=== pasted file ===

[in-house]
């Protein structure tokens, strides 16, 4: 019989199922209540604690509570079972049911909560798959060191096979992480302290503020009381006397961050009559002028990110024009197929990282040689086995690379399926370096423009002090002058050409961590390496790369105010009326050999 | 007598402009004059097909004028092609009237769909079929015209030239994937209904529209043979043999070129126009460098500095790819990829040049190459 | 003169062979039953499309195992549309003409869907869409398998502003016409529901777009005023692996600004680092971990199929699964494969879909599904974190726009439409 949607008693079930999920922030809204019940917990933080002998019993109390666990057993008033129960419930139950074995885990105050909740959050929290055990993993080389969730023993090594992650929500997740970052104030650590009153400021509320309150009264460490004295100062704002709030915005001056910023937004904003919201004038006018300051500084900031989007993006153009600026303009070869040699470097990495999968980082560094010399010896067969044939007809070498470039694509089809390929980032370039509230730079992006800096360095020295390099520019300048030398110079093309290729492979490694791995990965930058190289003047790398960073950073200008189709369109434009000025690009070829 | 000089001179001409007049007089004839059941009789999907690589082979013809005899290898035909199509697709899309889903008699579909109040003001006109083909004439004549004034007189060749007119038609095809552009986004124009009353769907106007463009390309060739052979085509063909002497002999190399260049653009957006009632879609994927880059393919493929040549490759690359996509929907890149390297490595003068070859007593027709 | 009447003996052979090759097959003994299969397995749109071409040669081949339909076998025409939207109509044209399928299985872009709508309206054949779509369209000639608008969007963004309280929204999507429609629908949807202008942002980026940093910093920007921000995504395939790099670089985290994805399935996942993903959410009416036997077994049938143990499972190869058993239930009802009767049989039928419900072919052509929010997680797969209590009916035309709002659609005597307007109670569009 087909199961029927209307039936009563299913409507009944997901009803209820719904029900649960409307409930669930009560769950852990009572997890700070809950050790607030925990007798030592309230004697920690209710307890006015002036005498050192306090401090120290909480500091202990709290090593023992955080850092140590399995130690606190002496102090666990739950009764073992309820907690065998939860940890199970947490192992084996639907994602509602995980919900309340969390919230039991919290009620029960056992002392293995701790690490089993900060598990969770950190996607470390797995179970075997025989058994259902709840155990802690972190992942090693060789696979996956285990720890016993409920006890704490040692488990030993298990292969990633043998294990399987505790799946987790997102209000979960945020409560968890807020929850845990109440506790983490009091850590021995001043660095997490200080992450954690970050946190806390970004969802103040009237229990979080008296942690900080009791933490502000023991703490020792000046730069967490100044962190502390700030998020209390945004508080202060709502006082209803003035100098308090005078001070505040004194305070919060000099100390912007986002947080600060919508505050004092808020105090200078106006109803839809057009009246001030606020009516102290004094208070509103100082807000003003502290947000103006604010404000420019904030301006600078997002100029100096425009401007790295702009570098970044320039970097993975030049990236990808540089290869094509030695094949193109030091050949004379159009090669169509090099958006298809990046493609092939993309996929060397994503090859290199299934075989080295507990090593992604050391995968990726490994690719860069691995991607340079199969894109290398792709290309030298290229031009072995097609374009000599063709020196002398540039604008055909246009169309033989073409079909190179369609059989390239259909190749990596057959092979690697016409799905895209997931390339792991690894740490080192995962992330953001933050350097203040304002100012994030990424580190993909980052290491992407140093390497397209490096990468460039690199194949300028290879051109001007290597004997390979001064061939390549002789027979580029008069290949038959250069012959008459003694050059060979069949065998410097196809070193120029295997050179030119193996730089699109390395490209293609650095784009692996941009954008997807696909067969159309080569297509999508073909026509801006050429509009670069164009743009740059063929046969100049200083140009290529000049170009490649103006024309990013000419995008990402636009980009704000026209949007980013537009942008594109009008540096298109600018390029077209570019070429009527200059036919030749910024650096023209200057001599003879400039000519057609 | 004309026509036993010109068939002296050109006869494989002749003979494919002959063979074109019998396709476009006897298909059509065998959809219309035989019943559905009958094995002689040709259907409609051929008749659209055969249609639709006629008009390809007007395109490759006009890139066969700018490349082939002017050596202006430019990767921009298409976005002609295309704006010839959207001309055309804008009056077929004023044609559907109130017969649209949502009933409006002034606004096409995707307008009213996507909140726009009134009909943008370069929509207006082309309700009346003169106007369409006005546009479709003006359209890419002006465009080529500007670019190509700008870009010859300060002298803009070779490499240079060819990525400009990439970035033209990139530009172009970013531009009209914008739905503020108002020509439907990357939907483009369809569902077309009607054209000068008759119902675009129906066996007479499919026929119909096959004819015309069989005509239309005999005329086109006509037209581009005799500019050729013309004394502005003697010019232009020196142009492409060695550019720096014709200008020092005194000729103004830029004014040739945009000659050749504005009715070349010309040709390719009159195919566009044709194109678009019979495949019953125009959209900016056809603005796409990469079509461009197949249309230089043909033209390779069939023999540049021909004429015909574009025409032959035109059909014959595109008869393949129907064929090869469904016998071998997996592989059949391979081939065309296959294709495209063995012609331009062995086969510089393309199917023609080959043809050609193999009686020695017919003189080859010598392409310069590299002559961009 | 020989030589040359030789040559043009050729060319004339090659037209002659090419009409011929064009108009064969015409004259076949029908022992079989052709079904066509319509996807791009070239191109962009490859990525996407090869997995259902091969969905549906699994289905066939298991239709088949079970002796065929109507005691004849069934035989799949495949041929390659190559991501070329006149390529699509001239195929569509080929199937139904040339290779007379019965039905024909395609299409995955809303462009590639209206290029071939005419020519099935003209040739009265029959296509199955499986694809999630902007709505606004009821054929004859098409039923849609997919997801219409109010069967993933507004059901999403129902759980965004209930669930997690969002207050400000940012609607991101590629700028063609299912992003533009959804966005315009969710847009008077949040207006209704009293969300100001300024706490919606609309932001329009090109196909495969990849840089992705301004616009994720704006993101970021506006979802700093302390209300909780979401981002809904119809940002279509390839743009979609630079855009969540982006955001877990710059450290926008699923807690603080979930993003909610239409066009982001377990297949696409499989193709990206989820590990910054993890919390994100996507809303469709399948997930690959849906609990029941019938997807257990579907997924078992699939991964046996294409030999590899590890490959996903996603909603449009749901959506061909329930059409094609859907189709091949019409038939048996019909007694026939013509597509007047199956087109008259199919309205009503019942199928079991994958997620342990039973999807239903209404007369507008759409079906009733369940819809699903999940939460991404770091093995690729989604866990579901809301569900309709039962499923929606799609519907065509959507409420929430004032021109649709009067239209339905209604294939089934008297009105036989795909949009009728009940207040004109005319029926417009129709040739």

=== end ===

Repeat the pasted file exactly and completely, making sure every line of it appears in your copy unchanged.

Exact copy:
[in-house]
């Protein structure tokens, strides 16, 4: 019989199922209540604690509570079972049911909560798959060191096979992480302290503020009381006397961050009559002028990110024009197929990282040689086995690379399926370096423009002090002058050409961590390496790369105010009326050999 | 007598402009004059097909004028092609009237769909079929015209030239994937209904529209043979043999070129126009460098500095790819990829040049190459 | 003169062979039953499309195992549309003409869907869409398998502003016409529901777009005023692996600004680092971990199929699964494969879909599904974190726009439409 949607008693079930999920922030809204019940917990933080002998019993109390666990057993008033129960419930139950074995885990105050909740959050929290055990993993080389969730023993090594992650929500997740970052104030650590009153400021509320309150009264460490004295100062704002709030915005001056910023937004904003919201004038006018300051500084900031989007993006153009600026303009070869040699470097990495999968980082560094010399010896067969044939007809070498470039694509089809390929980032370039509230730079992006800096360095020295390099520019300048030398110079093309290729492979490694791995990965930058190289003047790398960073950073200008189709369109434009000025690009070829 | 000089001179001409007049007089004839059941009789999907690589082979013809005899290898035909199509697709899309889903008699579909109040003001006109083909004439004549004034007189060749007119038609095809552009986004124009009353769907106007463009390309060739052979085509063909002497002999190399260049653009957006009632879609994927880059393919493929040549490759690359996509929907890149390297490595003068070859007593027709 | 009447003996052979090759097959003994299969397995749109071409040669081949339909076998025409939207109509044209399928299985872009709508309206054949779509369209000639608008969007963004309280929204999507429609629908949807202008942002980026940093910093920007921000995504395939790099670089985290994805399935996942993903959410009416036997077994049938143990499972190869058993239930009802009767049989039928419900072919052509929010997680797969209590009916035309709002659609005597307007109670569009 087909199961029927209307039936009563299913409507009944997901009803209820719904029900649960409307409930669930009560769950852990009572997890700070809950050790607030925990007798030592309230004697920690209710307890006015002036005498050192306090401090120290909480500091202990709290090593023992955080850092140590399995130690606190002496102090666990739950009764073992309820907690065998939860940890199970947490192992084996639907994602509602995980919900309340969390919230039991919290009620029960056992002392293995701790690490089993900060598990969770950190996607470390797995179970075997025989058994259902709840155990802690972190992942090693060789696979996956285990720890016993409920006890704490040692488990030993298990292969990633043998294990399987505790799946987790997102209000979960945020409560968890807020929850845990109440506790983490009091850590021995001043660095997490200080992450954690970050946190806390970004969802103040009237229990979080008296942690900080009791933490502000023991703490020792000046730069967490100044962190502390700030998020209390945004508080202060709502006082209803003035100098308090005078001070505040004194305070919060000099100390912007986002947080600060919508505050004092808020105090200078106006109803839809057009009246001030606020009516102290004094208070509103100082807000003003502290947000103006604010404000420019904030301006600078997002100029100096425009401007790295702009570098970044320039970097993975030049990236990808540089290869094509030695094949193109030091050949004379159009090669169509090099958006298809990046493609092939993309996929060397994503090859290199299934075989080295507990090593992604050391995968990726490994690719860069691995991607340079199969894109290398792709290309030298290229031009072995097609374009000599063709020196002398540039604008055909246009169309033989073409079909190179369609059989390239259909190749990596057959092979690697016409799905895209997931390339792991690894740490080192995962992330953001933050350097203040304002100012994030990424580190993909980052290491992407140093390497397209490096990468460039690199194949300028290879051109001007290597004997390979001064061939390549002789027979580029008069290949038959250069012959008459003694050059060979069949065998410097196809070193120029295997050179030119193996730089699109390395490209293609650095784009692996941009954008997807696909067969159309080569297509999508073909026509801006050429509009670069164009743009740059063929046969100049200083140009290529000049170009490649103006024309990013000419995008990402636009980009704000026209949007980013537009942008594109009008540096298109600018390029077209570019070429009527200059036919030749910024650096023209200057001599003879400039000519057609 | 004309026509036993010109068939002296050109006869494989002749003979494919002959063979074109019998396709476009006897298909059509065998959809219309035989019943559905009958094995002689040709259907409609051929008749659209055969249609639709006629008009390809007007395109490759006009890139066969700018490349082939002017050596202006430019990767921009298409976005002609295309704006010839959207001309055309804008009056077929004023044609559907109130017969649209949502009933409006002034606004096409995707307008009213996507909140726009009134009909943008370069929509207006082309309700009346003169106007369409006005546009479709003006359209890419002006465009080529500007670019190509700008870009010859300060002298803009070779490499240079060819990525400009990439970035033209990139530009172009970013531009009209914008739905503020108002020509439907990357939907483009369809569902077309009607054209000068008759119902675009129906066996007479499919026929119909096959004819015309069989005509239309005999005329086109006509037209581009005799500019050729013309004394502005003697010019232009020196142009492409060695550019720096014709200008020092005194000729103004830029004014040739945009000659050749504005009715070349010309040709390719009159195919566009044709194109678009019979495949019953125009959209900016056809603005796409990469079509461009197949249309230089043909033209390779069939023999540049021909004429015909574009025409032959035109059909014959595109008869393949129907064929090869469904016998071998997996592989059949391979081939065309296959294709495209063995012609331009062995086969510089393309199917023609080959043809050609193999009686020695017919003189080859010598392409310069590299002559961009 | 020989030589040359030789040559043009050729060319004339090659037209002659090419009409011929064009108009064969015409004259076949029908022992079989052709079904066509319509996807791009070239191109962009490859990525996407090869997995259902091969969905549906699994289905066939298991239709088949079970002796065929109507005691004849069934035989799949495949041929390659190559991501070329006149390529699509001239195929569509080929199937139904040339290779007379019965039905024909395609299409995955809303462009590639209206290029071939005419020519099935003209040739009265029959296509199955499986694809999630902007709505606004009821054929004859098409039923849609997919997801219409109010069967993933507004059901999403129902759980965004209930669930997690969002207050400000940012609607991101590629700028063609299912992003533009959804966005315009969710847009008077949040207006209704009293969300100001300024706490919606609309932001329009090109196909495969990849840089992705301004616009994720704006993101970021506006979802700093302390209300909780979401981002809904119809940002279509390839743009979609630079855009969540982006955001877990710059450290926008699923807690603080979930993003909610239409066009982001377990297949696409499989193709990206989820590990910054993890919390994100996507809303469709399948997930690959849906609990029941019938997807257990579907997924078992699939991964046996294409030999590899590890490959996903996603909603449009749901959506061909329930059409094609859907189709091949019409038939048996019909007694026939013509597509007047199956087109008259199919309205009503019942199928079991994958997620342990039973999807239903209404007369507008759409079906009733369940819809699903999940939460991404770091093995690729989604866990579901809301569900309709039962499923929606799609519907065509959507409420929430004032021109649709009067239209339905209604294939089934008297009105036989795909949009009728009940207040004109005319029926417009129709040739």